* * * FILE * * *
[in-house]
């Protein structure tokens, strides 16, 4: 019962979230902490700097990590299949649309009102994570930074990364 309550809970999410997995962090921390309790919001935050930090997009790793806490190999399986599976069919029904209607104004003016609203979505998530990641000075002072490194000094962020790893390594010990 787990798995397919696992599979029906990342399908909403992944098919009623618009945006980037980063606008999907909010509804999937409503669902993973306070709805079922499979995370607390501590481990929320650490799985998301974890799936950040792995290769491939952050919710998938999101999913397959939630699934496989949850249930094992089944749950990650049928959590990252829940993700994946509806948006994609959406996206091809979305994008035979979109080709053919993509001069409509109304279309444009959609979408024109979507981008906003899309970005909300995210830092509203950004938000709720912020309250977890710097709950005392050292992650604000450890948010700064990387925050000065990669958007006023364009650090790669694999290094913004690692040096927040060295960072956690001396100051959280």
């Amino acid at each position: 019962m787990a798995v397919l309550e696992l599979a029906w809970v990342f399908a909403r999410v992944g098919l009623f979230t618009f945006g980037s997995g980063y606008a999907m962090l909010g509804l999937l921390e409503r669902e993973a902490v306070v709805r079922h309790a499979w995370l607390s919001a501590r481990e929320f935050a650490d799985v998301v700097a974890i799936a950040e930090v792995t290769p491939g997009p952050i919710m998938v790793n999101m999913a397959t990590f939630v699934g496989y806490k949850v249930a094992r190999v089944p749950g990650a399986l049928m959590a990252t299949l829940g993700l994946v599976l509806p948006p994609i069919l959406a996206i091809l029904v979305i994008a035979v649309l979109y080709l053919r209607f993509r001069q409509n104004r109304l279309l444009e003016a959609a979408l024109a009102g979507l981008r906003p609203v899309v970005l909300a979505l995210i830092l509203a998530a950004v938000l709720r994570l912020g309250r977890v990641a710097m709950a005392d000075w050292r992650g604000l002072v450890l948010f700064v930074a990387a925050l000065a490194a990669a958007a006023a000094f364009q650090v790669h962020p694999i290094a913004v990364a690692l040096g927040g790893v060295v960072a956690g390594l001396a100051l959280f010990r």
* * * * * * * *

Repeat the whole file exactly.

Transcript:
[in-house]
């Protein structure tokens, strides 16, 4: 019962979230902490700097990590299949649309009102994570930074990364 309550809970999410997995962090921390309790919001935050930090997009790793806490190999399986599976069919029904209607104004003016609203979505998530990641000075002072490194000094962020790893390594010990 787990798995397919696992599979029906990342399908909403992944098919009623618009945006980037980063606008999907909010509804999937409503669902993973306070709805079922499979995370607390501590481990929320650490799985998301974890799936950040792995290769491939952050919710998938999101999913397959939630699934496989949850249930094992089944749950990650049928959590990252829940993700994946509806948006994609959406996206091809979305994008035979979109080709053919993509001069409509109304279309444009959609979408024109979507981008906003899309970005909300995210830092509203950004938000709720912020309250977890710097709950005392050292992650604000450890948010700064990387925050000065990669958007006023364009650090790669694999290094913004690692040096927040060295960072956690001396100051959280």
């Amino acid at each position: 019962m787990a798995v397919l309550e696992l599979a029906w809970v990342f399908a909403r999410v992944g098919l009623f979230t618009f945006g980037s997995g980063y606008a999907m962090l909010g509804l999937l921390e409503r669902e993973a902490v306070v709805r079922h309790a499979w995370l607390s919001a501590r481990e929320f935050a650490d799985v998301v700097a974890i799936a950040e930090v792995t290769p491939g997009p952050i919710m998938v790793n999101m999913a397959t990590f939630v699934g496989y806490k949850v249930a094992r190999v089944p749950g990650a399986l049928m959590a990252t299949l829940g993700l994946v599976l509806p948006p994609i069919l959406a996206i091809l029904v979305i994008a035979v649309l979109y080709l053919r209607f993509r001069q409509n104004r109304l279309l444009e003016a959609a979408l024109a009102g979507l981008r906003p609203v899309v970005l909300a979505l995210i830092l509203a998530a950004v938000l709720r994570l912020g309250r977890v990641a710097m709950a005392d000075w050292r992650g604000l002072v450890l948010f700064v930074a990387a925050l000065a490194a990669a958007a006023a000094f364009q650090v790669h962020p694999i290094a913004v990364a690692l040096g927040g790893v060295v960072a956690g390594l001396a100051l959280f010990r």